Human trafficking in Texas is a difficult problem to get hard facts on. A recent study from the University of Texas at Austin tried to put numbers on it: researchers estimated that there are more than 300,000 victims of human trafficking in the state, which includes both forced prostitution and labor trafficking.
About 79,000 of those victims are minors and young adults under the age of 26.
UT-Austin’s numbers, however, are a conservative estimate.
“We only took what we are confident are the high-risk numbers,” says Noël Busch-Armendariz, the lead researcher of the study.
On Monday, Texas Tribune launched “Sold Out”, a multi-part investigation that explores how the state’s crusade against sex trafficking has failed to protect youth who are at risk.
“The problem of sex trafficking is not new,” Tribune reporter Morgan Smith says. “The label of sex trafficking is something that’s new. There’s a growing awareness and I think a desire to tackle this as a problem. But what we found is that there wasn’t a greater understanding of what exactly should be done or who should be in charge of doing something about it.”
One of the series’ goals was to humanize the numbers associated with trafficking.
The Tribune spoke with 16 trafficking victims, as well as three pimps, more than a dozen police officers, and foster care and victim service providers.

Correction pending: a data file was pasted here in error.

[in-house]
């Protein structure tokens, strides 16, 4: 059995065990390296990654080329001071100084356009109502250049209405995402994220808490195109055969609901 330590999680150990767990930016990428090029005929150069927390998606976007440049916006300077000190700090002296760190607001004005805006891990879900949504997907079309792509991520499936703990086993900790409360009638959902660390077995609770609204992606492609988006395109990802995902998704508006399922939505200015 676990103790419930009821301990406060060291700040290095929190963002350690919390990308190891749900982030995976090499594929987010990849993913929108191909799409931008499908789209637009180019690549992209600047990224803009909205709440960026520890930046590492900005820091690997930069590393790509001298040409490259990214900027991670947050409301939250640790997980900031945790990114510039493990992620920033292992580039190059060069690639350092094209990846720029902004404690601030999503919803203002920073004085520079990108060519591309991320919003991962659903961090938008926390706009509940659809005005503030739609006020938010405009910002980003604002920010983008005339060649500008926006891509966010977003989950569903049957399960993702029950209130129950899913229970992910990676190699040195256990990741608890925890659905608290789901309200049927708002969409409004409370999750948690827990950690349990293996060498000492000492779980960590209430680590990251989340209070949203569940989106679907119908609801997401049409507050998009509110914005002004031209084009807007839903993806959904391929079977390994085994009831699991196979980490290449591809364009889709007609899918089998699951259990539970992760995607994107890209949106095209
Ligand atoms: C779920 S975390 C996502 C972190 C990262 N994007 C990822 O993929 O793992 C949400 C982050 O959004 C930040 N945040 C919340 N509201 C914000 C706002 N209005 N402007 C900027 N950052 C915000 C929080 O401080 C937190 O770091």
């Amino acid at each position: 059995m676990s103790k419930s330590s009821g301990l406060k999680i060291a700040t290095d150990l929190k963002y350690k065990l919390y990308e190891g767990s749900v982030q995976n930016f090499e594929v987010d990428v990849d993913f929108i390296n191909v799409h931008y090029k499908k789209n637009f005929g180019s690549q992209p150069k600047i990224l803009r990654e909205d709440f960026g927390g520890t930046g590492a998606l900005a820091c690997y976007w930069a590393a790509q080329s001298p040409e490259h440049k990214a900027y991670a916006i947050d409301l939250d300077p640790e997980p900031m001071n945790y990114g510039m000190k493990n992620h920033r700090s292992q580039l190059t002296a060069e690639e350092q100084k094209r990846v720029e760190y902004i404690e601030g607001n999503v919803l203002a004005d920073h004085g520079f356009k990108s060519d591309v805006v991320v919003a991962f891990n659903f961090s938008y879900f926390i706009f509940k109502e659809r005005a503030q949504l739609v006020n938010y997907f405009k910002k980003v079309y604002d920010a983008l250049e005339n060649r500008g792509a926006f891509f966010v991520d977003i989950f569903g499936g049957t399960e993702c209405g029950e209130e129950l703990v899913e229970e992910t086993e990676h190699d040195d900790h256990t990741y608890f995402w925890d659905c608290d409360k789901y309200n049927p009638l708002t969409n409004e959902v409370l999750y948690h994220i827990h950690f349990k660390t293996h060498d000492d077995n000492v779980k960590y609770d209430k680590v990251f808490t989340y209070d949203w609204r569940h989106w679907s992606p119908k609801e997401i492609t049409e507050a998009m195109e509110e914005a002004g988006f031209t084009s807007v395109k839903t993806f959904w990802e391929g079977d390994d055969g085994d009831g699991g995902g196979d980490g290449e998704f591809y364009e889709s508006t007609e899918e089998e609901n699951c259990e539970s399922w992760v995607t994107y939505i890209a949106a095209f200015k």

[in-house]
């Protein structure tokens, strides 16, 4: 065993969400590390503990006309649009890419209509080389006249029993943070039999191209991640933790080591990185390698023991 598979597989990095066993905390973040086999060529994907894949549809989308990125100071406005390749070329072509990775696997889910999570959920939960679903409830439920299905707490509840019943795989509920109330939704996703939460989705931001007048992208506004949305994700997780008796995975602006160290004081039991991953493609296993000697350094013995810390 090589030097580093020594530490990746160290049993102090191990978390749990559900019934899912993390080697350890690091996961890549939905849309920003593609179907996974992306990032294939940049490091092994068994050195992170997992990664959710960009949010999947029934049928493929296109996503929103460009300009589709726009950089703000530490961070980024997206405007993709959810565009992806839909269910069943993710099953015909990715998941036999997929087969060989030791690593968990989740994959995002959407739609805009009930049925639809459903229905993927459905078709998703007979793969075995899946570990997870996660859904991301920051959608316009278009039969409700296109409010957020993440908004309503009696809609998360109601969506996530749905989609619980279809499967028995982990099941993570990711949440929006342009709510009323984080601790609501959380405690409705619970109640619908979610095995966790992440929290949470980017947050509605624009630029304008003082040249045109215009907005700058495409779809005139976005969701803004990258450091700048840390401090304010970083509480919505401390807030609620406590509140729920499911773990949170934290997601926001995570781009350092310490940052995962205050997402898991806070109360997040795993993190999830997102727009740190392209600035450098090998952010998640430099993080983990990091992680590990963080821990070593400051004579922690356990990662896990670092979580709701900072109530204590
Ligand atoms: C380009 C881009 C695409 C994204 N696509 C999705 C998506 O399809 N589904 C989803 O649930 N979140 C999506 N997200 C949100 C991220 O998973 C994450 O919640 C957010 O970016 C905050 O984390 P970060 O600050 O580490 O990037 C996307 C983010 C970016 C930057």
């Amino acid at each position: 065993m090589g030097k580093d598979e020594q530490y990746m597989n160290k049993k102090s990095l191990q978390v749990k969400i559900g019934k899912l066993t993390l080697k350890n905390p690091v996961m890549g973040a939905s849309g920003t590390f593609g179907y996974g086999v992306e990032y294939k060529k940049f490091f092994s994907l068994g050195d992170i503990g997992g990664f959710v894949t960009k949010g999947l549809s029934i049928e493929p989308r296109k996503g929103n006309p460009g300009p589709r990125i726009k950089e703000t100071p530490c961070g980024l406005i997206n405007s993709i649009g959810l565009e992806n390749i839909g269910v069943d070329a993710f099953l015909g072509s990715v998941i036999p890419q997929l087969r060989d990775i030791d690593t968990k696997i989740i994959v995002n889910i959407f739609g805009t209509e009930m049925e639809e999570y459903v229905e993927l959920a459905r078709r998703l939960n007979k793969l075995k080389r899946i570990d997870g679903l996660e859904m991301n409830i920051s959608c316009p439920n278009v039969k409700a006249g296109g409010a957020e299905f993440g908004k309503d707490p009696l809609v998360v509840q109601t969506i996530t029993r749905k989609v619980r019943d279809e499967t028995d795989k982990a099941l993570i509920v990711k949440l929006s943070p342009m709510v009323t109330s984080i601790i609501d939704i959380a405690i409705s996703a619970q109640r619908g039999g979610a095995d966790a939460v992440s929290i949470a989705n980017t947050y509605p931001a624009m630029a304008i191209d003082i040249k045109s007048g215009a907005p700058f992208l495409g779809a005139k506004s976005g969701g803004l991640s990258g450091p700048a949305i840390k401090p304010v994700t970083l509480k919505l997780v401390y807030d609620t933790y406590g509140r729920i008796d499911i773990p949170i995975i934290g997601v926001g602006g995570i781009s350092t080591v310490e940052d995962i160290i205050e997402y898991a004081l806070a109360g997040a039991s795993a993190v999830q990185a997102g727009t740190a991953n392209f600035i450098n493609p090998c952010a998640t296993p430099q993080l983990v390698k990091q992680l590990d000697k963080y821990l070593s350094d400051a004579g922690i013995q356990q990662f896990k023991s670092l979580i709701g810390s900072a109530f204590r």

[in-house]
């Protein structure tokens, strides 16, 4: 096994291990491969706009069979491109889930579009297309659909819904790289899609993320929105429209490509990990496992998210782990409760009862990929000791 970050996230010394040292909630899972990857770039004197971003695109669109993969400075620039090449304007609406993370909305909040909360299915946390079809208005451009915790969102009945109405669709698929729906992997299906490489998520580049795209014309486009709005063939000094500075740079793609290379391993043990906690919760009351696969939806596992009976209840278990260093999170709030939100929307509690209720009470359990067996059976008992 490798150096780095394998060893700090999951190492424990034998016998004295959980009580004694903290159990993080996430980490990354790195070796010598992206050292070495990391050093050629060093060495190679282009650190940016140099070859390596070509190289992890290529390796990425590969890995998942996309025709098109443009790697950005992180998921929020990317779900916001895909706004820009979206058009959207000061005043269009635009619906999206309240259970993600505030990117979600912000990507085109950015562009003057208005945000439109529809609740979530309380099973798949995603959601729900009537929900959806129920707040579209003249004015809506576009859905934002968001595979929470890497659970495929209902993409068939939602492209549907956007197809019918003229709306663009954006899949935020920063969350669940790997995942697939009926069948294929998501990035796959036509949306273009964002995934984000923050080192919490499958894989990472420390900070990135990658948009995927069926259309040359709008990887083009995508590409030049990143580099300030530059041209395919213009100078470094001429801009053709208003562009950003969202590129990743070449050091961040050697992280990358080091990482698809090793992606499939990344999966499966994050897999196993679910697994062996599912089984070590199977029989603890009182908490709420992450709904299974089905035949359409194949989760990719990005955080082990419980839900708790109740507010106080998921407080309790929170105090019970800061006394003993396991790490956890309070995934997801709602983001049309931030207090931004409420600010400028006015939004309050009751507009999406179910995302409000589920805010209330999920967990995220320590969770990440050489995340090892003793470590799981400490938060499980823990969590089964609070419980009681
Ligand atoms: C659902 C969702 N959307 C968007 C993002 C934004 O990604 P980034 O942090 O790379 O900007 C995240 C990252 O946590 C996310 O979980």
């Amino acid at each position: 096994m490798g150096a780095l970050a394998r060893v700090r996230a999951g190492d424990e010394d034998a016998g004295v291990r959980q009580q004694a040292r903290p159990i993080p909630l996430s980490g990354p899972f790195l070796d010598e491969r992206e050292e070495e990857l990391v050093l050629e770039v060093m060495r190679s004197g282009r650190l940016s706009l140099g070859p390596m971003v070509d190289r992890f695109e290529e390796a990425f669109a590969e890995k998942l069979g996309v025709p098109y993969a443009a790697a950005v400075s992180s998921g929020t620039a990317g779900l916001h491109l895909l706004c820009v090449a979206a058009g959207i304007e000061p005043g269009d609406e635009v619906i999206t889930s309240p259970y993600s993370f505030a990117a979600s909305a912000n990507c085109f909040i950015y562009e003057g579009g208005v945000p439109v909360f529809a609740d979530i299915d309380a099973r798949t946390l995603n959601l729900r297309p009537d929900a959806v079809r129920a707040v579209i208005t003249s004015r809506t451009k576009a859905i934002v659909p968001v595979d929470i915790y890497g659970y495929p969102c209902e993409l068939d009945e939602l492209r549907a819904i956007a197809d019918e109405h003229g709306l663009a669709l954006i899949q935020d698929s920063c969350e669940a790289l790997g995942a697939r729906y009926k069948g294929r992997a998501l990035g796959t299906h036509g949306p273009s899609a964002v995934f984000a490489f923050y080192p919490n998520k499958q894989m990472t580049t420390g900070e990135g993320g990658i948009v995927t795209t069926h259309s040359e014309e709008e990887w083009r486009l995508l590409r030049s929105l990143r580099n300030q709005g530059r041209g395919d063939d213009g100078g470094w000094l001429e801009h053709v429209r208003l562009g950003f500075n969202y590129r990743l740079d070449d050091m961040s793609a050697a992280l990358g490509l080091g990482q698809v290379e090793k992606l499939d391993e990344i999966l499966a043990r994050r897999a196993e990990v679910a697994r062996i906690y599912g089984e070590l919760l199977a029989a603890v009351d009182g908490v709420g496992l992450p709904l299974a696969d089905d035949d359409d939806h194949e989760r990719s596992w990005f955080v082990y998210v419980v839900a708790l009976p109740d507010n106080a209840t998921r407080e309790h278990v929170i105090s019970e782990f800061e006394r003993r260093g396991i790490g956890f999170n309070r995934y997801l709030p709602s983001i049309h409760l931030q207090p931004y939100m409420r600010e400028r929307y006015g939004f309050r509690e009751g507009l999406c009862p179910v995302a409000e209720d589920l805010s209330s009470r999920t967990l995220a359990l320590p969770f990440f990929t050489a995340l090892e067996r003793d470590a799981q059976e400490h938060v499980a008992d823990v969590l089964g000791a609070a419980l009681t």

“There’s a lot of media coverage of undercover law enforcement stings, trials and all of the awful details that go along with them,” Smith says. “But we found that the voices of the victims and their experiences really gets lost in all of that, if it’s mentioned at all.”
The series focuses on the stories of four young women who fell into sex trafficking after the state’s safety nets failed them, Smith says.
Jean survived childhood sex abuse and was placed in Child Protective Services custody after her father impregnated her.
“She was removed from this horribly abusive situation and then placed into a foster care system where she couldn’t find the affection or the care or the stability that she needed growing up,” Smith says. “She ended up running away at age 16, and that’s when she was found by a pimp.”
While Texas officials have done a good job of “going after the bad guys” by focusing on arresting and convicting pimps, Smith says they have not devoted enough resources to victims services.
Officials have also failed to address the role CPS plays. UT-Austin’s study found that the majority of young trafficking victims had some contact with CPS.
“[CPS is not] in a position to actually prevent kids from becoming vulnerable to pimps in the first place,” Smith says.
Written by Molly Smith [no relation].